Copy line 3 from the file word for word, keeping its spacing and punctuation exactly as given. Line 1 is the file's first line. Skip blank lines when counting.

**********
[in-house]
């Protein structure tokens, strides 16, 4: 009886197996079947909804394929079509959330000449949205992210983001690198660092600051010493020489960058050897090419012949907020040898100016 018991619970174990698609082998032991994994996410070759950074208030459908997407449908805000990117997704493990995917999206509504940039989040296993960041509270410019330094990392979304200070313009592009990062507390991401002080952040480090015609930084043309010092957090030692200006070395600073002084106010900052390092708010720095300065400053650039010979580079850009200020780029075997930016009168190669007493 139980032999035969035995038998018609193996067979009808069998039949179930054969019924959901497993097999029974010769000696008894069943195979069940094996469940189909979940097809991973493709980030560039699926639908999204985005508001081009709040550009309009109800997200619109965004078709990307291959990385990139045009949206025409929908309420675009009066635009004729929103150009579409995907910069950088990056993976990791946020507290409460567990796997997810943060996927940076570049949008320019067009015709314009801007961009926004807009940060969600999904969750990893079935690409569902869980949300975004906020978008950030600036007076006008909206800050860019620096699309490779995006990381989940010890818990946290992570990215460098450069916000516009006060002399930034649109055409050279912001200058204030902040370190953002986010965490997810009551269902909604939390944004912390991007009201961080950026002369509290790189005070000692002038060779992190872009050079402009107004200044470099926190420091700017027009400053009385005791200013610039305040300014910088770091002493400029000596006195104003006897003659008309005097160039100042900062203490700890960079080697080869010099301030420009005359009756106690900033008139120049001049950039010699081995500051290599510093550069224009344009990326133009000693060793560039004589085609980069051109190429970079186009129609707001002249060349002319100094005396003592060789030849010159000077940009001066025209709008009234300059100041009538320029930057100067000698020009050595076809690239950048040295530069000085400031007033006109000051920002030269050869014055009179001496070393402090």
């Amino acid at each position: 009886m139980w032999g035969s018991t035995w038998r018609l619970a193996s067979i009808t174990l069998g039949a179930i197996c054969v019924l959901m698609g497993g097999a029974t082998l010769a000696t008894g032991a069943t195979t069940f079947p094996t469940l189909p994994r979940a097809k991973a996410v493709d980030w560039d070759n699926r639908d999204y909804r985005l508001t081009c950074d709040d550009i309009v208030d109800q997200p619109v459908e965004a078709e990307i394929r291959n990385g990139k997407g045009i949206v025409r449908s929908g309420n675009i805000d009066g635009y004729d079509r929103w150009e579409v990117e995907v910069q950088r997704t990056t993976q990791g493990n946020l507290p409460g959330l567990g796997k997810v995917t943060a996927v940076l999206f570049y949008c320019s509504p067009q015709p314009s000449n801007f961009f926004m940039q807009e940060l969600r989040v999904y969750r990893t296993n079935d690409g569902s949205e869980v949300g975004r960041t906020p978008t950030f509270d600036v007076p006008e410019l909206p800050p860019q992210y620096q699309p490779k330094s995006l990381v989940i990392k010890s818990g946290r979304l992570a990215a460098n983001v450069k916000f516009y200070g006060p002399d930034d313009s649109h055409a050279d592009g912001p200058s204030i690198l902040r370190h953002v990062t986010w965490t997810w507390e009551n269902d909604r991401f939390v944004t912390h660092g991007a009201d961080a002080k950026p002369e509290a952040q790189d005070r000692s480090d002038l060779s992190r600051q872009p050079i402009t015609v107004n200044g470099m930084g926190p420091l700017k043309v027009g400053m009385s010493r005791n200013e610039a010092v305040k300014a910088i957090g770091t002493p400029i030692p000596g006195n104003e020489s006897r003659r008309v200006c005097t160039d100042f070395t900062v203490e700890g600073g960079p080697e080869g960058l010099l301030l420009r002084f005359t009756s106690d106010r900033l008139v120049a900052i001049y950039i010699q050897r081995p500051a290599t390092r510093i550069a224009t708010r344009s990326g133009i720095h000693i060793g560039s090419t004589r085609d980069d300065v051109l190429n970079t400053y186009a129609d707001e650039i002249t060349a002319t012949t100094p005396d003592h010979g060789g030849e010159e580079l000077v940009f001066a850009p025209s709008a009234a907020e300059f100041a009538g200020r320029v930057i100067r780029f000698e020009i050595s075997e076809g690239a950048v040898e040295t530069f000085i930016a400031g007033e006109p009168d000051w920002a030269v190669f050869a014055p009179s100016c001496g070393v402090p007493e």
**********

């Amino acid at each position: 009886m139980w032999g035969s018991t035995w038998r018609l619970a193996s067979i009808t174990l069998g039949a179930i197996c054969v019924l959901m698609g497993g097999a029974t082998l010769a000696t008894g032991a069943t195979t069940f079947p094996t469940l189909p994994r979940a097809k991973a996410v493709d980030w560039d070759n699926r639908d999204y909804r985005l508001t081009c950074d709040d550009i309009v208030d109800q997200p619109v459908e965004a078709e990307i394929r291959n990385g990139k997407g045009i949206v025409r449908s929908g309420n675009i805000d009066g635009y004729d079509r929103w150009e579409v990117e995907v910069q950088r997704t990056t993976q990791g493990n946020l507290p409460g959330l567990g796997k997810v995917t943060a996927v940076l999206f570049y949008c320019s509504p067009q015709p314009s000449n801007f961009f926004m940039q807009e940060l969600r989040v999904y969750r990893t296993n079935d690409g569902s949205e869980v949300g975004r960041t906020p978008t950030f509270d600036v007076p006008e410019l909206p800050p860019q992210y620096q699309p490779k330094s995006l990381v989940i990392k010890s818990g946290r979304l992570a990215a460098n983001v450069k916000f516009y200070g006060p002399d930034d313009s649109h055409a050279d592009g912001p200058s204030i690198l902040r370190h953002v990062t986010w965490t997810w507390e009551n269902d909604r991401f939390v944004t912390h660092g991007a009201d961080a002080k950026p002369e509290a952040q790189d005070r000692s480090d002038l060779s992190r600051q872009p050079i402009t015609v107004n200044g470099m930084g926190p420091l700017k043309v027009g400053m009385s010493r005791n200013e610039a010092v305040k300014a910088i957090g770091t002493p400029i030692p000596g006195n104003e020489s006897r003659r008309v200006c005097t160039d100042f070395t900062v203490e700890g600073g960079p080697e080869g960058l010099l301030l420009r002084f005359t009756s106690d106010r900033l008139v120049a900052i001049y950039i010699q050897r081995p500051a290599t390092r510093i550069a224009t708010r344009s990326g133009i720095h000693i060793g560039s090419t004589r085609d980069d300065v051109l190429n970079t400053y186009a129609d707001e650039i002249t060349a002319t012949t100094p005396d003592h010979g060789g030849e010159e580079l000077v940009f001066a850009p025209s709008a009234a907020e300059f100041a009538g200020r320029v930057i100067r780029f000698e020009i050595s075997e076809g690239a950048v040898e040295t530069f000085i930016a400031g007033e006109p009168d000051w920002a030269v190669f050869a014055p009179s100016c001496g070393v402090p007493e």